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White returning to world tennis competition

By Charlie Garfinkel


To make the International Tennis Federation’s U.S. Senior World Championships Tennis Team, which is the senior equivalent of the Davis Cup and Fed Cup competitions, would be considered a once-in-a-lifetime achievement.

To make the team for a second straight year would be highly improbable due to the many new and outstanding players coming into the different divisions each year.

And yet, Elma’s Ken White has achieved that.

He is currently ranked third and first respectively in the United States in the 50-over singles and doubles divisions.

“I was very pleased and excited when I was recently notified that I would be one of 40 players who would be representing the United States in different age divisions in Palm Beach and Boca Raton, Fla., from April 21 to 26 for the team competition and from April 27 to May 4 for the individual competition,” he said.

White will be playing third singles and first or second doubles in the 50-over competition. There are five divisions in both the men’s and women’s teams with four players on each team.

Among the 40 players who are representing the United States in different divisions are Michael Chang, the former French Open singles champion who is playing in the 40-over division, and Jeff Tarango (45-over), who was once ranked in the top 25 in the world on the pro tour.

More than 1,000 players from 39 countries will be represented in both the men’s and women’s divisions in the team and individual competition.

Andrew Stoner is the second-ranked 50-over player in the country and plays out of Scottsdale, Ariz. He has competed against White in many competitions and knows White’s game well.

“When I first met Ken in the senior competitions about seven years ago, I was really impressed at how powerful his overall game was,” Stoner said. “However, he wasn’t really consistent and needed some improvement in different areas. Incredibly, he seems to get better as he gets older. His serve is arguably the hardest on the tour and is hit between 125-128 miles an hour.

“I was on the pro tour and I got to hit with such outstanding women as Martina Navratilova, Monica Seles and Chandra Rubin. Their serves topped out at 110 miles an hour, not even close to Ken’s serve. Ken’s forehand is a monster and is also hit with great power. If his serve is on, he can literally serve you off the court.

“What is really scary is that Ken knows when to use these weapons at crucial times. His backhand is also much improved, and he plays unbelievably under pressure. He is as fierce a competitor as any other player in our division.”

White played first singles at Tonawanda High School. Although he was a good player, he wasn’t ranked in the upper echelon of the top high school players. When he went to UB, he met highly regarded tennis coach Bill Monkarsh.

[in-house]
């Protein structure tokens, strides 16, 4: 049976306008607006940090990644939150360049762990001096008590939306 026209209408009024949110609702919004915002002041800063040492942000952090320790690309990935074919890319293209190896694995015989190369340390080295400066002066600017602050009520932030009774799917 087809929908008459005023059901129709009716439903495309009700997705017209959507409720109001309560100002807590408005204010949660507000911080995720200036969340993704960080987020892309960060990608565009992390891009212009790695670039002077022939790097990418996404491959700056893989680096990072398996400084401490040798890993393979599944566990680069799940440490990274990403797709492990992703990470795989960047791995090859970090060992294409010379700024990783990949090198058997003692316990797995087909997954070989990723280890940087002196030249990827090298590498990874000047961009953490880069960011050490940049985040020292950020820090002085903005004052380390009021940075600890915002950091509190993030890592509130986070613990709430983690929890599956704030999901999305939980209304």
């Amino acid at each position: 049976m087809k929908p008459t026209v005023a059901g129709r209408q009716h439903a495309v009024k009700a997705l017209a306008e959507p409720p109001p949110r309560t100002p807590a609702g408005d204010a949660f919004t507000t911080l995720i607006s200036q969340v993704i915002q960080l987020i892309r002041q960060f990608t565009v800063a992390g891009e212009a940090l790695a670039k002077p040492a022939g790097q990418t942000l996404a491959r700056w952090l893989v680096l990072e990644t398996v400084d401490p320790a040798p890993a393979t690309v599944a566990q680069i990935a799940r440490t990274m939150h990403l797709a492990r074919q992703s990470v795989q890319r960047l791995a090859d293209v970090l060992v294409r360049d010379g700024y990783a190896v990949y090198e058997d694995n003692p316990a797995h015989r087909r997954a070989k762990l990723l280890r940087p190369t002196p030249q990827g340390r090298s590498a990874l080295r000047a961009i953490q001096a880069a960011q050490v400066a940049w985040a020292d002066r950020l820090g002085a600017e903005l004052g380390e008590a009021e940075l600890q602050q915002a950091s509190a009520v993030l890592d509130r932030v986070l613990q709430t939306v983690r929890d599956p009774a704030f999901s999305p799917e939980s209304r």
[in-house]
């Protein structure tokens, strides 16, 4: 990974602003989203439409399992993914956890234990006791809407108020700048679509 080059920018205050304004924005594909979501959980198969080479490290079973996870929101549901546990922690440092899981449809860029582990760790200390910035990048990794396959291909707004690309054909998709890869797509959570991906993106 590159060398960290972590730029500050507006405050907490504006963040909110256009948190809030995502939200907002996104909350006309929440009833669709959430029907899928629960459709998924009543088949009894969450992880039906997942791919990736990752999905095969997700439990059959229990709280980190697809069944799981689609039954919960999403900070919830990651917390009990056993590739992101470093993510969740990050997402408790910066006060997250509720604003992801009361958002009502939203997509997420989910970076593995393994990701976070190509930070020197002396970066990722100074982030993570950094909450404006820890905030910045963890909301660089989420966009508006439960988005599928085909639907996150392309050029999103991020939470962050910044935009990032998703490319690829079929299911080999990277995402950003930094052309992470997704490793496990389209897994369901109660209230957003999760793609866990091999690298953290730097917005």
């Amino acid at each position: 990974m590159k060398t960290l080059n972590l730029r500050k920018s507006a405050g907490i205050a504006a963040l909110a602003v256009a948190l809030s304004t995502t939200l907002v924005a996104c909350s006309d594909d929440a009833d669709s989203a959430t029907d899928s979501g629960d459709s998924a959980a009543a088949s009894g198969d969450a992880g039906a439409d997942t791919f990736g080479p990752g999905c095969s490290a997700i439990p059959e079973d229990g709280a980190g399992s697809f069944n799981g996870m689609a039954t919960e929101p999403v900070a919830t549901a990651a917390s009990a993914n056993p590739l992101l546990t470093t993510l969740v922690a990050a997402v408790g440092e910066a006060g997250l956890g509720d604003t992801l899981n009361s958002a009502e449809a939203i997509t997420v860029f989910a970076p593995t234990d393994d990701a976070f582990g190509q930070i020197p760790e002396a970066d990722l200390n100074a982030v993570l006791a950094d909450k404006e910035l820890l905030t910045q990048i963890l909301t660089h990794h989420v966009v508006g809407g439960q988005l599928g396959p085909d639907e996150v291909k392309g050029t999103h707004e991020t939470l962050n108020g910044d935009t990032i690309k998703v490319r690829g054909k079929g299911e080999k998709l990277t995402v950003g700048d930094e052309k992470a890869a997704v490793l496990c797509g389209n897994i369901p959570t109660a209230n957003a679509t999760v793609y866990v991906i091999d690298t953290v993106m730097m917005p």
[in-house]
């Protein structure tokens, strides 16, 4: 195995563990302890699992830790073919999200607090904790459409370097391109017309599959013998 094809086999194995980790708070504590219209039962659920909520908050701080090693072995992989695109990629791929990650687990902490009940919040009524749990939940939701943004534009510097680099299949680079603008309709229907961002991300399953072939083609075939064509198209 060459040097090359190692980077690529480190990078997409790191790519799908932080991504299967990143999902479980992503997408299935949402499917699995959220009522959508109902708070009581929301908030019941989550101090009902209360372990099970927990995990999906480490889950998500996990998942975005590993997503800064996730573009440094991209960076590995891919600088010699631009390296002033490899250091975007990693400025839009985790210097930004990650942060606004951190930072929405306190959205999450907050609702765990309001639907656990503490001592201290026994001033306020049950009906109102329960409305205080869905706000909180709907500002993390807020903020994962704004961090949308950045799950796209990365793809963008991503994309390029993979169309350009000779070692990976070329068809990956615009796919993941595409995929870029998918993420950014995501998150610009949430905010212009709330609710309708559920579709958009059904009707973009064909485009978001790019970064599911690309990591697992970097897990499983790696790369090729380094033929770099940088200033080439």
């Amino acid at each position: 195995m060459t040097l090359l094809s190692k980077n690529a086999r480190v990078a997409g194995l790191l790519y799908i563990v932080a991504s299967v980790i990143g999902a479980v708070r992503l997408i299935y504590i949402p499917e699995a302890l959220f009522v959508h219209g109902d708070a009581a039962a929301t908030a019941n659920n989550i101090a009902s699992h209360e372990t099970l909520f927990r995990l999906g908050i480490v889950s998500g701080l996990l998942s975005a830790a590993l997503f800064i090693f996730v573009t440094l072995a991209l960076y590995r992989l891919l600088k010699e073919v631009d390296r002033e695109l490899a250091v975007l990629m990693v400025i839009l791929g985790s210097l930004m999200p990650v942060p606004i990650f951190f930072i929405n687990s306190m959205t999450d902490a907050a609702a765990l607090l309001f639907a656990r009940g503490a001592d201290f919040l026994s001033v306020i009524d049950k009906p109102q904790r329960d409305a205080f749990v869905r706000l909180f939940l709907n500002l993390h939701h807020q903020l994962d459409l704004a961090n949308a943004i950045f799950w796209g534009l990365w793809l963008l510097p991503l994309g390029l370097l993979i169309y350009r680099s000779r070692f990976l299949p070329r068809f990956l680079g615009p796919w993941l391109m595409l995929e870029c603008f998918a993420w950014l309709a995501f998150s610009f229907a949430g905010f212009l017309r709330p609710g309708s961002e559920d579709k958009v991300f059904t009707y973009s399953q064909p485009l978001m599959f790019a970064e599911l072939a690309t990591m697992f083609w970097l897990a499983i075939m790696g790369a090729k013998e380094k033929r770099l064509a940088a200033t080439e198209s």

“Monk” transformed White’s game from being a pretty good player to becoming the only All-American in UB history. Monkarsh was a great motivator and worked with White as hard as any player he had ever encountered.

However, Monkarsh wasn’t totally responsible for White’s competitiveness. White was one of five brothers; all good athletes.

“My brothers and I would do anything to beat each other, regardless of the sport,” he said. “We would compete to see who could throw the baseball the farthest and who would hit the most home runs. In basketball and football we were also always tough on each other.”

White has had plenty of great wins, but his victory over Scott Davis in the 50-over division was the highlight of his career. At the time, Davis was the nation’s top ranked 50-over player and was formerly ranked No. 11 in the world on the pro tour in singles and second in the world in doubles. “When I knew I was going to play Davis, I wasn’t intimidated as most players are,” White said. “I know my game and my ability. I feel that I can compete and win against anyone in my division. And, I know I’m playing smarter and better as I get older.

“I used to go down the line a lot. Now, like most of the pros, I continually hit cross court until I can get a shot to put away. Playing with and against so many great players has also improved my doubles game.”

At 6-2, 210 pounds, White is an imposing figure off and on the court. Five mornings a week he plays and works out at a bubble in East Aurora. After his tennis drills, White will play at least one set with good friends and heavy hitters Darryl Acker or Pete Ryan.

White has won 19 national titles in the 45 and 50 age divisions and is hoping to add a few more. He is also a glutton for punishment. You would think that his training and playing two weeks straight in the world championships would be enough, but not so. Next week, as a tuneup for the world’s championships. White will be playing singles and doubles in the National Senior Clay Courts in Baton Rouge, La.

“I realize that I will be playing a great amount of tennis over the next few weeks,” White said. “I make sure that I eat light and drink plenty of coconut water to keep my electrolytes up, and get lots of sleep. I feel that I am a very lucky guy.”

email: thegreatgar@verizon.net

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